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This article is written by Shobhana Aggarwal, of Banasthali Vidyapeeth pursuing B.com L.L.B. The Amulya Leona incident is the latest case dealing with the offence of sedition. This article deals with the various aspects of this case in much detail along with the factual analysis in light of the current statutory laws and judgments on Sedition.

Introduction

The provision of sedition in India has been mentioned within Section 124A of the Indian Penal Code, 1860, and has been subsequently dealt with in a number of cases. A person is said to have committed sedition when he or she by way of words or by signs and visual representations, brings or attempts to bring in hatred or contempt or incite disaffection towards the lawful government in India. 

Sedition in India is punishable with life imprisonment along with fine or with imprisonment which may extend up to a period of three years along with fine. Sedition is considered by many as being opposed to the freedom of speech and expression guaranteed under Article 19(1)(a) however the position regarding the constitutionality of Section 124A was settled in Kedar Nath Singh v. State of Bihar after many cases had been dealt with in this regard.

This landmark judgment on sedition upheld the constitutionality of Section 124A of the Indian Penal Code, 1860, and ruled that the offense of sedition shall be framed only when the alleged seditious speech or expression made was intended at inciting violence, hampering public disorder or peace. The High Court did uphold Section 124A of the Indian Penal Code, 1860 but narrowed down its scope so as to maintain the sanctity of freedom of speech and expression which is a fundamental right guaranteed to all the citizens of India.

Background facts of the case

On February 21, 2020, Miss Amulya Leona a nineteen-year-old girl was recorded shouting the slogan  “Pakistan Zindabad” (long live Pakistan) quite a few times at an anti-CAA(THE CITIZENSHIP (AMENDMENT) ACT, 2019) and NRC(The National Register of Citizens) protest held in central Bengaluru in the state of Karnataka. Hyderabad MP and Chief of All India Majlis-e-Ittehadul Muslimeen ( AIMIM ) Asaduddin Owaisi was also present at the event at that time. He publicly condemned the slogans shouted by Amulya Leona and stopped her from continuing her speech on the stage. Her mike was grabbed immediately after the slogan was raised by her. The police reached the stage in no time and arrested her. The DCP of Bangalore B Ramesh (west) later informed all that the authorities had taken suo moto cognizance of this case by filing the charges under Section 124A (Sedition) and Section 153A (promoting enmity between different groups and imputations, assertion prejudicial to national integration) of the Indian Penal Code, 1860. Amulya Leona faced severe criticisms from many people including eminent politicians and intellectuals from throughout the country.

Issues

The main issue which arose in this case revolved around the fact whether the slogans raised by Amulya Leona fell within the ambit of Section 124A and Section 153A of the Indian Penal Code, 1860. The various yardsticks for a conviction for the offense of Sedition which has been laid down in Section 124A of the Indian Penal Code, 1860, and in the landmark case of Kedar Nath Singh v State of Bihar need to be fulfilled for Amulya’s conviction in the present case.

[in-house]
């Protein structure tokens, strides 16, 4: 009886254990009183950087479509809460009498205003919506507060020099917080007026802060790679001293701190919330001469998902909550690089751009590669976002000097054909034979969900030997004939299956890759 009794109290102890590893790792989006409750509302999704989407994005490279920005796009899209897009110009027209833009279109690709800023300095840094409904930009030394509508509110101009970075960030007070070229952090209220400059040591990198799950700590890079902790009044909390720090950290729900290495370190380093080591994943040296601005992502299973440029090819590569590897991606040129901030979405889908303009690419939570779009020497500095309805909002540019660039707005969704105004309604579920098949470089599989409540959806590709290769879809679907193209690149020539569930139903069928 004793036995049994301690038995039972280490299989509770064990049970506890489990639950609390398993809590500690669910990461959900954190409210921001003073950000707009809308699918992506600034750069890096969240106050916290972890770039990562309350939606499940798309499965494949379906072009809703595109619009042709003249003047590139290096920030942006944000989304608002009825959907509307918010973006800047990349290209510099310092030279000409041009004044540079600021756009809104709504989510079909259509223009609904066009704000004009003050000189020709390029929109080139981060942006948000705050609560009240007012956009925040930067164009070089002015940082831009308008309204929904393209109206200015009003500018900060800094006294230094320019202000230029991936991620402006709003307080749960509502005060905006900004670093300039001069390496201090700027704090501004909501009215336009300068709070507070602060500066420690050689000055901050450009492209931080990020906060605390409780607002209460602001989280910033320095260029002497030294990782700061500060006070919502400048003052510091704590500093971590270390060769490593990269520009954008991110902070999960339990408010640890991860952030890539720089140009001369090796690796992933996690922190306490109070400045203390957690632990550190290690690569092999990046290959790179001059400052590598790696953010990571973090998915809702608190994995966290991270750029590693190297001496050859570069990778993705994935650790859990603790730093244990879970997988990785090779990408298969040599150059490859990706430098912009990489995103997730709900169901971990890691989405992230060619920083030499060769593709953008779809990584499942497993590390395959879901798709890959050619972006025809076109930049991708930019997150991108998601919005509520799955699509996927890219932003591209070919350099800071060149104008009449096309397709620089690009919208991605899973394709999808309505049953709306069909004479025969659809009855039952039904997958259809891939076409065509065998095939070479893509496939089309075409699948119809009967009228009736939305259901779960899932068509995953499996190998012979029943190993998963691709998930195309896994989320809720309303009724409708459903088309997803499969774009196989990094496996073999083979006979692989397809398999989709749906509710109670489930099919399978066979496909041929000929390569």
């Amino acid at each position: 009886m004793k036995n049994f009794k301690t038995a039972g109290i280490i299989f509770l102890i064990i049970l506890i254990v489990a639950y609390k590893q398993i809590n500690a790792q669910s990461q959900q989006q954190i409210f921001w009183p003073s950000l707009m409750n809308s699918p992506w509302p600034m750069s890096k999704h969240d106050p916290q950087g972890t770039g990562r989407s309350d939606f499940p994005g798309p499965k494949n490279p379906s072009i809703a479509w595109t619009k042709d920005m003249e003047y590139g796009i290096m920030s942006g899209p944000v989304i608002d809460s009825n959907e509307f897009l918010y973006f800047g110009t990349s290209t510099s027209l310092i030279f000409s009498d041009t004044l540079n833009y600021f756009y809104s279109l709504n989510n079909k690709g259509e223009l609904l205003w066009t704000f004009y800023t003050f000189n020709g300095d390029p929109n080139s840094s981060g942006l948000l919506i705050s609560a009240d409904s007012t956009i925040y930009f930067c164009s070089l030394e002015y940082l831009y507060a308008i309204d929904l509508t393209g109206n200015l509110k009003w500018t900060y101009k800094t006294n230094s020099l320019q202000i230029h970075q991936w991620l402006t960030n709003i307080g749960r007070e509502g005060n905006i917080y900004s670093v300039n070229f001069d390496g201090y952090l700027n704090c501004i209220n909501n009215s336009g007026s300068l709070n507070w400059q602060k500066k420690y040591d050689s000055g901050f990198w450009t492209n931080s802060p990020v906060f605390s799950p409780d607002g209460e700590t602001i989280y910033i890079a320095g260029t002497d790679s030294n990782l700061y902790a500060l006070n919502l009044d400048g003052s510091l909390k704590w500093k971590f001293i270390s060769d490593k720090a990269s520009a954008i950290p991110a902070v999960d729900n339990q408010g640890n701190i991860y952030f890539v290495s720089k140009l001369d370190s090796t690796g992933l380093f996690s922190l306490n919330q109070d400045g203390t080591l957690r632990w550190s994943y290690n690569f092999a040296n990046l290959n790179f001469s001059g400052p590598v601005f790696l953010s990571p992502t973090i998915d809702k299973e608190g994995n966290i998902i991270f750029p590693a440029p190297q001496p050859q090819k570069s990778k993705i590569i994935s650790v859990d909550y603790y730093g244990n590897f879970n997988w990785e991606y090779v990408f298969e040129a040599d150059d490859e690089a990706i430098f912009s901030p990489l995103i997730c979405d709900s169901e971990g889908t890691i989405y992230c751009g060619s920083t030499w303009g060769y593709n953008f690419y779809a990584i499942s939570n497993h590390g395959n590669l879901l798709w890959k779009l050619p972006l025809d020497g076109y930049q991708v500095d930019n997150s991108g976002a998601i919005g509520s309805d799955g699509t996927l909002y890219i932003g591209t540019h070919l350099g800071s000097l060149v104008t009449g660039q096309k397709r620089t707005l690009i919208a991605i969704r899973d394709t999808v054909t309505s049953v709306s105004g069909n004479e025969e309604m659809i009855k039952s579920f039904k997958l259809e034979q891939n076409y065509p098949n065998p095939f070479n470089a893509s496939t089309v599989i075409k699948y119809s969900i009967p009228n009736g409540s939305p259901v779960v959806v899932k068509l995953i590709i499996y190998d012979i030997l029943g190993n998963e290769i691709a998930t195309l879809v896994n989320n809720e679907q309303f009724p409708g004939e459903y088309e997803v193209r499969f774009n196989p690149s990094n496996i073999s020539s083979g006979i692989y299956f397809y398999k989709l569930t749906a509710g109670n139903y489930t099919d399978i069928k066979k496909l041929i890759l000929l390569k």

Arguments

The first point which was raised was that she could not be charged for committing Sedition under Section 124A of the Indian Penal Code, 1860 as she did not have the intention to do so nor was she allowed to complete her speech which would have made her positive intentions on universal brotherhood crystal clear. The major argument raised against her was the fact that she first raised the slogan for the long life of Pakistan in an antiCAA and NRC rally despite being aware of the public sentiment on the issue of Pakistan. The tone and texture in which the slogan was raised were considered by many as being an indirect way of inciting feelings of hatred and contempt against the lawful government of the country.

Judgment

The Islamic Republic of Pakistan was once an integral part of the Republic of India and both the countries share a common history. Pakistan was formed in 1947 when India was partitioned into two countries on the basis of religion at the time when it gained independence from the British Rule. India has fought two major wars with Pakistan in the years of 1971 and 1999. Various disputes regarding land and the sharing of water from common rivers exist between the two countries. Severe tension and feeling of enmity exist between the two countries on the grounds of religion. Amulya Leona raised the slogan “Pakistan Zindabad” at an anti-CAA and NRC protest in Bengaluru on 21st February 2020. In light of these tense circumstances which exist between the two countries, these slogans were considered as being controversial by many people.

However just because the accused raised slogans for Pakistan’s long life she cannot be held liable for Sedition under Section 124A of the Indian Penal Code, 1860. For being liable under this Section, the slogan made by her shall be such which brings or attempts to bring in hatred or contempt or disaffection towards the government established by law in the country. Moreover, such a slogan must also be intended at inciting violence and adversely affecting the public order and peace.